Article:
An Ounce of Prevention

Can Keep Flathead Lake Free of Invasive Mussels

Protect the lake by following these simple Do-It-Yourself rules and guidelines:

If you are hauling a watercraft of any kind, motorized or nonmotorized you must stop. Here are the details:

If you suspect an infestation orsee a boat or trailer with mussels attached, this is what to do:

Zebra and Quagga Mussels Can Use Your Boat to Invade Additional Waters

Once a boat has been in infested waters, it could carry invasive mussels. These mussels can spread to new habitats on boats trailered by commercial haulers or the public. Zebra and quagga mussels attach to boats and aquatic plants carried by boats. These mussels also commonly attach to bait buckets and other aquatic recreational equipment. An adult female zebra mussel can release up to a million eggs in a year. Please take precautions outlined on this website to help reduce the chance that zebra or quagga mussels will spread from your boat or equipment to uninfested areas.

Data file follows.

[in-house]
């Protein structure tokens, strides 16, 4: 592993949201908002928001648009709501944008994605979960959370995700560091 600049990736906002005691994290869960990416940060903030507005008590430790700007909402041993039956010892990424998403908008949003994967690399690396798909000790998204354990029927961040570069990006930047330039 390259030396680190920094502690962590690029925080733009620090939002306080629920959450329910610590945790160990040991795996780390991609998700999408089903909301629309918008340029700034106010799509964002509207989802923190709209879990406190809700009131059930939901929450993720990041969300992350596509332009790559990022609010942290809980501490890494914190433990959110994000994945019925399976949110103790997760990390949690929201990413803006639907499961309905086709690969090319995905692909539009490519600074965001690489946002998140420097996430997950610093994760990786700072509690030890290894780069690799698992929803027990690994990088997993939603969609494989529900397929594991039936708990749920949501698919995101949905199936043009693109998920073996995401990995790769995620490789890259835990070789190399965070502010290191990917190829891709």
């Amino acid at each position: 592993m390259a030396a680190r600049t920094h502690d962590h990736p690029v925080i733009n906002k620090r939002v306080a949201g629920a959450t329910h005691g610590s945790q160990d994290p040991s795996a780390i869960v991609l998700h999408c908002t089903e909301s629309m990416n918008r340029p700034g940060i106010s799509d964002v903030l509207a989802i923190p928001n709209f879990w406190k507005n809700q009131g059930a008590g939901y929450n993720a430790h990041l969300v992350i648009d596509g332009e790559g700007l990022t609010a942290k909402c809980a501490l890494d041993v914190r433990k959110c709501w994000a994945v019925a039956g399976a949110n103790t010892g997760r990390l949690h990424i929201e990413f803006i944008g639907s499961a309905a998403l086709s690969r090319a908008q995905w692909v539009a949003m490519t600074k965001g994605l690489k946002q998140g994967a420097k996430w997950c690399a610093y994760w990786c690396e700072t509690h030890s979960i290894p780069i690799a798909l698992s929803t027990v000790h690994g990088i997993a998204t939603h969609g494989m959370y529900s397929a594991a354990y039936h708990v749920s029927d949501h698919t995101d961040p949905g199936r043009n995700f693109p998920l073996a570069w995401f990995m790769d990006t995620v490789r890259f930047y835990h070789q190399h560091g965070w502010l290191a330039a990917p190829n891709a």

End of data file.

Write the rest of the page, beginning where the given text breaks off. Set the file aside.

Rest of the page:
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Boaters, Anglers, Paddlers, and Seaplane Pilots

CLEAN.

Completely remove all mud, water, and vegetation before leaving the access area.

Inspect your boat, trailer, and all gear. Pay attention to crevices and hidden areas.

Remove all vegetation (by hand or sprayer).

Remove all mud (use a pressurized power sprayer, found at most do-it-yourself car washes).  The hot water kills organisms and the pressure removes mud and vegetation. No need to use chemicals or soap.

Dispose of debris in trash or on dry land away from water or ramp.

DRAIN. 

Drain all water from watercraft and equipment.

Drain or remove water from boat, bilge, live well, engine, internal compartments, and bait buckets by removing drain plugs before leaving the access area.

DRY. 

Aquatic invaders can survive only in water and wet areas.

Dry your watercraft and fishing equipment thoroughly; this will kill most invasive species.  The longer you keep your watercraft, trailer, waders, and other equipment outside in the hot sun between fishing trips, the better.